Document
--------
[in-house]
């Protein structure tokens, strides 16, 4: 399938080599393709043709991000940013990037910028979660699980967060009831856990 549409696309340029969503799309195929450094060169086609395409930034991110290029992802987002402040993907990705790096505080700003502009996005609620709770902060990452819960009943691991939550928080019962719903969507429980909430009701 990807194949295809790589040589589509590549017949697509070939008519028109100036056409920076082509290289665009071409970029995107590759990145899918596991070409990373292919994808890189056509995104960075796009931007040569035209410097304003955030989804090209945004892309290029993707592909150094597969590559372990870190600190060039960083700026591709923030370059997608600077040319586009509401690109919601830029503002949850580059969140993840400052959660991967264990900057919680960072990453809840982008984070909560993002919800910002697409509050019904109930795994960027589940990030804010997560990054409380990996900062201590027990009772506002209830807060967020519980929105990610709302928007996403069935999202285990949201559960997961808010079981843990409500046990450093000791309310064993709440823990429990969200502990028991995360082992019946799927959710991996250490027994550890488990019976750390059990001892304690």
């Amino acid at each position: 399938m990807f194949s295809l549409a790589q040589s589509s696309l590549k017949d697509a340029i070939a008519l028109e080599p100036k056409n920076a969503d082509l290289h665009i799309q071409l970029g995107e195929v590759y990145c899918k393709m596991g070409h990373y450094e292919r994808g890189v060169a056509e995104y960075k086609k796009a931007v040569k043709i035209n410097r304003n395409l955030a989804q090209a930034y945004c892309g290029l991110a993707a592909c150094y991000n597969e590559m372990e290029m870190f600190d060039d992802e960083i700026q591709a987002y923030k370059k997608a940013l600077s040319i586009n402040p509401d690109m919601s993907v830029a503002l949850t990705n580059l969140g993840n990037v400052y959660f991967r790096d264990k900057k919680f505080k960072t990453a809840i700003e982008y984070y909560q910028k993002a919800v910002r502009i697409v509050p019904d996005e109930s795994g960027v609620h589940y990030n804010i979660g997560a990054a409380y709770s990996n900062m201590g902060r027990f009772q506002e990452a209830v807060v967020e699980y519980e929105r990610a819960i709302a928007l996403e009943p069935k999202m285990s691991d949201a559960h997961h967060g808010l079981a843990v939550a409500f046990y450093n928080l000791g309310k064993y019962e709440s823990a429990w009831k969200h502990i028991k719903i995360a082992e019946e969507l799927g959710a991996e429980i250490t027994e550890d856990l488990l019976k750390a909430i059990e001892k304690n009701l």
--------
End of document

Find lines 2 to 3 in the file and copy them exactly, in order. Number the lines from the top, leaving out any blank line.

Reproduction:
């Protein structure tokens, strides 16, 4: 399938080599393709043709991000940013990037910028979660699980967060009831856990 549409696309340029969503799309195929450094060169086609395409930034991110290029992802987002402040993907990705790096505080700003502009996005609620709770902060990452819960009943691991939550928080019962719903969507429980909430009701 990807194949295809790589040589589509590549017949697509070939008519028109100036056409920076082509290289665009071409970029995107590759990145899918596991070409990373292919994808890189056509995104960075796009931007040569035209410097304003955030989804090209945004892309290029993707592909150094597969590559372990870190600190060039960083700026591709923030370059997608600077040319586009509401690109919601830029503002949850580059969140993840400052959660991967264990900057919680960072990453809840982008984070909560993002919800910002697409509050019904109930795994960027589940990030804010997560990054409380990996900062201590027990009772506002209830807060967020519980929105990610709302928007996403069935999202285990949201559960997961808010079981843990409500046990450093000791309310064993709440823990429990969200502990028991995360082992019946799927959710991996250490027994550890488990019976750390059990001892304690």
């Amino acid at each position: 399938m990807f194949s295809l549409a790589q040589s589509s696309l590549k017949d697509a340029i070939a008519l028109e080599p100036k056409n920076a969503d082509l290289h665009i799309q071409l970029g995107e195929v590759y990145c899918k393709m596991g070409h990373y450094e292919r994808g890189v060169a056509e995104y960075k086609k796009a931007v040569k043709i035209n410097r304003n395409l955030a989804q090209a930034y945004c892309g290029l991110a993707a592909c150094y991000n597969e590559m372990e290029m870190f600190d060039d992802e960083i700026q591709a987002y923030k370059k997608a940013l600077s040319i586009n402040p509401d690109m919601s993907v830029a503002l949850t990705n580059l969140g993840n990037v400052y959660f991967r790096d264990k900057k919680f505080k960072t990453a809840i700003e982008y984070y909560q910028k993002a919800v910002r502009i697409v509050p019904d996005e109930s795994g960027v609620h589940y990030n804010i979660g997560a990054a409380y709770s990996n900062m201590g902060r027990f009772q506002e990452a209830v807060v967020e699980y519980e929105r990610a819960i709302a928007l996403e009943p069935k999202m285990s691991d949201a559960h997961h967060g808010l079981a843990v939550a409500f046990y450093n928080l000791g309310k064993y019962e709440s823990a429990w009831k969200h502990i028991k719903i995360a082992e019946e969507l799927g959710a991996e429980i250490t027994e550890d856990l488990l019976k750390a909430i059990e001892k304690n009701l």